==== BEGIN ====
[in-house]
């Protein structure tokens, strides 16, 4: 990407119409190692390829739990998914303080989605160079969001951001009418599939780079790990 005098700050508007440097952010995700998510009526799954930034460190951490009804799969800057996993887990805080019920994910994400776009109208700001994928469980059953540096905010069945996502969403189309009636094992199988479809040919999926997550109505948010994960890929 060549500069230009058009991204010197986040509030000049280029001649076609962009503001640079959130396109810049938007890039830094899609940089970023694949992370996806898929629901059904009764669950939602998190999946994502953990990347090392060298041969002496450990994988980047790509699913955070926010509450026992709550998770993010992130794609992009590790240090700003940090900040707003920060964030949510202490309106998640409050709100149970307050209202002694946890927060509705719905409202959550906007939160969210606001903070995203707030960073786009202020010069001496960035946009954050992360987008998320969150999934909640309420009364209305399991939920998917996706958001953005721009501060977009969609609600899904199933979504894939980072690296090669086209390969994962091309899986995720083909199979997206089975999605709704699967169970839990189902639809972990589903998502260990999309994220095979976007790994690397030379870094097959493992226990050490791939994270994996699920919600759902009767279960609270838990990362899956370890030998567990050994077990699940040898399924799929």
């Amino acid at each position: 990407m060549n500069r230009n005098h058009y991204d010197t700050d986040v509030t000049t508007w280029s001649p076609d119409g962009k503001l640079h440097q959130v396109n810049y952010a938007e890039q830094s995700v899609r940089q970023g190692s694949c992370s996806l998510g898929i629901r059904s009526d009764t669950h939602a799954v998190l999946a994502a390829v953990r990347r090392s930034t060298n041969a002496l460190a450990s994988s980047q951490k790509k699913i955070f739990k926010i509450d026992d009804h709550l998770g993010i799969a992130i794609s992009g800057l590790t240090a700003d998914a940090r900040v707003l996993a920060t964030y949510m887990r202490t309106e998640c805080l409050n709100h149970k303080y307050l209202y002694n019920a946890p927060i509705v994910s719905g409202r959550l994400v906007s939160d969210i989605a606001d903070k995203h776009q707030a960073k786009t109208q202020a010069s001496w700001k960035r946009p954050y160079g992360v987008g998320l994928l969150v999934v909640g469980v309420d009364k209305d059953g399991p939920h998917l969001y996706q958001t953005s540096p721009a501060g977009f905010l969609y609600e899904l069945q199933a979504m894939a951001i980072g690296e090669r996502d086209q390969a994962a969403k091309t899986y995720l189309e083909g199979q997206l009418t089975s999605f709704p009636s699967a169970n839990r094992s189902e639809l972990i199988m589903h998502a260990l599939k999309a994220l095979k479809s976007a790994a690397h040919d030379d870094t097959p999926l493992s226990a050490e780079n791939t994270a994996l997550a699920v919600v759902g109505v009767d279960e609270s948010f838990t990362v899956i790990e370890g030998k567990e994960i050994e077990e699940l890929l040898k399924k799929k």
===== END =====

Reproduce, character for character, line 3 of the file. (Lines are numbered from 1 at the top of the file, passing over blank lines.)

């Amino acid at each position: 990407m060549n500069r230009n005098h058009y991204d010197t700050d986040v509030t000049t508007w280029s001649p076609d119409g962009k503001l640079h440097q959130v396109n810049y952010a938007e890039q830094s995700v899609r940089q970023g190692s694949c992370s996806l998510g898929i629901r059904s009526d009764t669950h939602a799954v998190l999946a994502a390829v953990r990347r090392s930034t060298n041969a002496l460190a450990s994988s980047q951490k790509k699913i955070f739990k926010i509450d026992d009804h709550l998770g993010i799969a992130i794609s992009g800057l590790t240090a700003d998914a940090r900040v707003l996993a920060t964030y949510m887990r202490t309106e998640c805080l409050n709100h149970k303080y307050l209202y002694n019920a946890p927060i509705v994910s719905g409202r959550l994400v906007s939160d969210i989605a606001d903070k995203h776009q707030a960073k786009t109208q202020a010069s001496w700001k960035r946009p954050y160079g992360v987008g998320l994928l969150v999934v909640g469980v309420d009364k209305d059953g399991p939920h998917l969001y996706q958001t953005s540096p721009a501060g977009f905010l969609y609600e899904l069945q199933a979504m894939a951001i980072g690296e090669r996502d086209q390969a994962a969403k091309t899986y995720l189309e083909g199979q997206l009418t089975s999605f709704p009636s699967a169970n839990r094992s189902e639809l972990i199988m589903h998502a260990l599939k999309a994220l095979k479809s976007a790994a690397h040919d030379d870094t097959p999926l493992s226990a050490e780079n791939t994270a994996l997550a699920v919600v759902g109505v009767d279960e609270s948010f838990t990362v899956i790990e370890g030998k567990e994960i050994e077990e699940l890929l040898k399924k799929k």